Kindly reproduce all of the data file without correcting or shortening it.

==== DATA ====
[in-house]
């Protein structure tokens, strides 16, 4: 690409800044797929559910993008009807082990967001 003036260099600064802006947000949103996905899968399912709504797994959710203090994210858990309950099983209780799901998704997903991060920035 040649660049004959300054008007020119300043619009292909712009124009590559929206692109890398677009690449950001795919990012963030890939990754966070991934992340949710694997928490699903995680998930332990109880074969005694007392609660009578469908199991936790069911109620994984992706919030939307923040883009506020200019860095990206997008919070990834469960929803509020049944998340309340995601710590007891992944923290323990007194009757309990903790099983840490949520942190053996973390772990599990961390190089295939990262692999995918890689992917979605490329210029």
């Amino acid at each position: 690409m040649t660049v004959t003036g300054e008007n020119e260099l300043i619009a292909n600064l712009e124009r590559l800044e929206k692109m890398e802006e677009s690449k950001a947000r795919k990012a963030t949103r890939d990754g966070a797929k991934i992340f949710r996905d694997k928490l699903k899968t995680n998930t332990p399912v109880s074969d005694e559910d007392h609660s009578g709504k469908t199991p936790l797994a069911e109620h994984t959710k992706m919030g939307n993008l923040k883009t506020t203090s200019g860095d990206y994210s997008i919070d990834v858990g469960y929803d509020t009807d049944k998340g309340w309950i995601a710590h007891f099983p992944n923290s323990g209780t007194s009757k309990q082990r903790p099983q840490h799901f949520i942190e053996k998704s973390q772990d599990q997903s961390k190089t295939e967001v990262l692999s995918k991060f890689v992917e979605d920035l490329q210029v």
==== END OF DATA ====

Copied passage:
[in-house]
């Protein structure tokens, strides 16, 4: 690409800044797929559910993008009807082990967001 003036260099600064802006947000949103996905899968399912709504797994959710203090994210858990309950099983209780799901998704997903991060920035 040649660049004959300054008007020119300043619009292909712009124009590559929206692109890398677009690449950001795919990012963030890939990754966070991934992340949710694997928490699903995680998930332990109880074969005694007392609660009578469908199991936790069911109620994984992706919030939307923040883009506020200019860095990206997008919070990834469960929803509020049944998340309340995601710590007891992944923290323990007194009757309990903790099983840490949520942190053996973390772990599990961390190089295939990262692999995918890689992917979605490329210029």
């Amino acid at each position: 690409m040649t660049v004959t003036g300054e008007n020119e260099l300043i619009a292909n600064l712009e124009r590559l800044e929206k692109m890398e802006e677009s690449k950001a947000r795919k990012a963030t949103r890939d990754g966070a797929k991934i992340f949710r996905d694997k928490l699903k899968t995680n998930t332990p399912v109880s074969d005694e559910d007392h609660s009578g709504k469908t199991p936790l797994a069911e109620h994984t959710k992706m919030g939307n993008l923040k883009t506020t203090s200019g860095d990206y994210s997008i919070d990834v858990g469960y929803d509020t009807d049944k998340g309340w309950i995601a710590h007891f099983p992944n923290s323990g209780t007194s009757k309990q082990r903790p099983q840490h799901f949520i942190e053996k998704s973390q772990d599990q997903s961390k190089t295939e967001v990262l692999s995918k991060f890689v992917e979605d920035l490329q210029v």